There are many controversial elements to the electrification project other than cost and the timing within which the policy is to be accomplished. A key issue is jurisdiction. The Canadian Constitution clearly identifies the electricity system as a matter of provincial jurisdiction. The current federal government has made a number of incursions into areas of provincial jurisdiction to date, and it is expected that there will be serious legal challenges to their attempts to prevail over the national electrical grid.
The Ontario government appears to have bought into the electrification agenda to date, yet also seems to be hedging its bets on several fronts. For instance, although several Ontario agencies are talking about electrification goals, the province has not set a timeline for the phasing out of fossil fuels from the electricity grid and is signing long-term contracts that will involve dependence on natural gas plants. Ontario has also recently reaffirmed its commitment to nuclear energy with the announcement in July 2023 of a new large-scale nuclear plant on Lake Huron and plans to build several small modular nuclear plants. Although nuclear energy is emissions-free, many environmental groups continue to oppose it for other reasons such as expense and the belief it is dangerous.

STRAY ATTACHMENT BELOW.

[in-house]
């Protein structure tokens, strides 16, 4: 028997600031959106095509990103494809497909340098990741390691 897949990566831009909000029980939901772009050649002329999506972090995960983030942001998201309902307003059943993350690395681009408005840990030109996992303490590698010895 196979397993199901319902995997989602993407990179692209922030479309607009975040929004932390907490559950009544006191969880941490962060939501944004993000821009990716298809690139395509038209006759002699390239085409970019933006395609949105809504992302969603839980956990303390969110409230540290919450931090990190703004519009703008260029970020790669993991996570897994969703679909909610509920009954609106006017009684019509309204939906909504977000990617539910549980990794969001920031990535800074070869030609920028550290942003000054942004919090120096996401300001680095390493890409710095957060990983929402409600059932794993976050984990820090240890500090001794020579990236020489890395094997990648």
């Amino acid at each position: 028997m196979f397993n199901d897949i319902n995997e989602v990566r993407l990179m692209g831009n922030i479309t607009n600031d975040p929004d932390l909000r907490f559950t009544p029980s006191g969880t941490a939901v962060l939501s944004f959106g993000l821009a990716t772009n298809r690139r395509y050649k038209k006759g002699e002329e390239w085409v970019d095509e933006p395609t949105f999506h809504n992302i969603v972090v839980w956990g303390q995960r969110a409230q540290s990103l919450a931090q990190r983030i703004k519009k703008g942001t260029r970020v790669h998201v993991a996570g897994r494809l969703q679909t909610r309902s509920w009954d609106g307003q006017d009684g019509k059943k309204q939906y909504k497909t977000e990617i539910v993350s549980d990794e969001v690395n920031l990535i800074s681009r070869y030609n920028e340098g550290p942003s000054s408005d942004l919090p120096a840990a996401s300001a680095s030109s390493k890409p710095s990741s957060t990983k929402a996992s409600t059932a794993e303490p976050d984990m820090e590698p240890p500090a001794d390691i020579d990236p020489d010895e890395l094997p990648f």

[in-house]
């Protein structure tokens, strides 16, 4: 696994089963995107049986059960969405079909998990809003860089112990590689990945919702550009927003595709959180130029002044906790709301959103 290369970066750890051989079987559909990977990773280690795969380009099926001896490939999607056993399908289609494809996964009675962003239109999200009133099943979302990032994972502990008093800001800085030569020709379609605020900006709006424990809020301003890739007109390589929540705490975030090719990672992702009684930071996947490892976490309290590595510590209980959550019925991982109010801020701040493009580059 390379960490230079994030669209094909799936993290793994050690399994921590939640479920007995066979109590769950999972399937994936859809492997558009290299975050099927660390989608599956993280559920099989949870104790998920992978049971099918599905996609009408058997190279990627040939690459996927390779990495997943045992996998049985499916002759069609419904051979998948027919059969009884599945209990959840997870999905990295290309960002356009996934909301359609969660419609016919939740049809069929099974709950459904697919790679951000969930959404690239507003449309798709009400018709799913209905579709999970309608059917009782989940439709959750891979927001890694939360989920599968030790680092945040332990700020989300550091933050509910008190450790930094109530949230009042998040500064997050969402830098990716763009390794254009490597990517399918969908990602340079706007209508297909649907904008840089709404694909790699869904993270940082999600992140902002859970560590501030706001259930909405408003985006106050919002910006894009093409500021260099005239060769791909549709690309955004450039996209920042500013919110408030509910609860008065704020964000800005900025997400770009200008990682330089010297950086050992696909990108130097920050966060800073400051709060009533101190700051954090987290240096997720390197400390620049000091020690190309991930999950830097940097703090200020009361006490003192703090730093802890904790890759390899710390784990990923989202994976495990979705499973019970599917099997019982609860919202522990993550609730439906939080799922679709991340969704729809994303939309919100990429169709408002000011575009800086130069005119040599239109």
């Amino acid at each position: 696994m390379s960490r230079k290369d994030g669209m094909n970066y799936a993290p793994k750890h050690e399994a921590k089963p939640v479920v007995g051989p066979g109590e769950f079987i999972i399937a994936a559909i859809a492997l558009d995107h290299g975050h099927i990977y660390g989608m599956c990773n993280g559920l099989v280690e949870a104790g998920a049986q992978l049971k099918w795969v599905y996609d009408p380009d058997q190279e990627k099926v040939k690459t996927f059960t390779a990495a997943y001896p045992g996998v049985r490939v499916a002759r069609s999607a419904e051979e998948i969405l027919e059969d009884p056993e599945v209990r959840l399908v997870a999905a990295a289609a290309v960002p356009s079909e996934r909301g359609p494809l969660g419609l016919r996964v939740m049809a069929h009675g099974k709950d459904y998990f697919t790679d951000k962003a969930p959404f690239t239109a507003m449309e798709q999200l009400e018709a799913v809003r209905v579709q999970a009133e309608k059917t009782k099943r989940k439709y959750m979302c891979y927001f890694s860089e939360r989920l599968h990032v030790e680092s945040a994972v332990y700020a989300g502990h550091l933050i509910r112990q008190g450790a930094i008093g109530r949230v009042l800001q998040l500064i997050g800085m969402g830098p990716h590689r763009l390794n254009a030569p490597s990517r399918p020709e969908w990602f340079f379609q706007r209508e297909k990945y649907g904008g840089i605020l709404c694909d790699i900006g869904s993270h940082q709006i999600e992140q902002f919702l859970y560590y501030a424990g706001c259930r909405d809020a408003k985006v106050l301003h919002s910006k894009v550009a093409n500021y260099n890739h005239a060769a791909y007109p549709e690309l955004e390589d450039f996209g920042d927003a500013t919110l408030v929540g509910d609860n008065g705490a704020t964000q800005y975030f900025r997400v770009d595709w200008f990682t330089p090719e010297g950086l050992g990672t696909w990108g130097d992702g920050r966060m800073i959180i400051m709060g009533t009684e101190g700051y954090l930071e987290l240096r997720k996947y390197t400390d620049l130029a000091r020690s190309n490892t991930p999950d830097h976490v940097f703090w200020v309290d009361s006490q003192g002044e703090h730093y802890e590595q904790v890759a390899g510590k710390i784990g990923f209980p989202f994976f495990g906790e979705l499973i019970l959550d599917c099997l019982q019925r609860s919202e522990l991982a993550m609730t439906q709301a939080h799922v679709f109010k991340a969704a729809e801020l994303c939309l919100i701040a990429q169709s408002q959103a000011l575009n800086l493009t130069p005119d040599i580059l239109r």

As other countries in Europe and elsewhere start to back off of their initial ambitious net zero targets as the negative impacts on the economy and energy costs become more evident, the question must be raised as to why Canada continues to pursue goals based more on rigid ideology than facts. Alberta Premier Danielle Smith herself has frequently questioned why the federal government adheres to an unrealistic 2035 date for a net-zero electricity grid when many other countries are targeting 2050 or even later. Smith believes net zero is achievable by 2050, and that the federal government should be flexible in its approach.
The bottom line is that political realities are very likely to intervene in the federal government’s current plans for electrification. The Trudeau government will probably be out of power in the near future, and a Conservative government is much more inclined to pursue a more reasonable and realistic energy policy that will combine sensible measures to reduce climate impacts while giving more consideration to the effects on average Canadians and the competitiveness of the economy. Canadians can hope that will be the case, as the continued pursuit of the Liberal goals will create many more serious problems that will more than offset any minimal positive impacts on the climate, as the Alberta ads illustrate.
She has published numerous articles in journals, magazines & other media on issues such as free trade, finance, entrepreneurship & women business owners. Ms. Swift is a past President of the Empire Club of Canada, a former Director of the CD Howe Institute, the Canadian Youth Business Foundation, SOS Children’s Villages, past President of the International Small Business Congress and current Director of the Fraser Institute. She was cited in 2003 & 2012 as one of the most powerful women in Canada by the Women’s Executive Network & is a recipient of the Queen’s Silver & Gold Jubilee medals.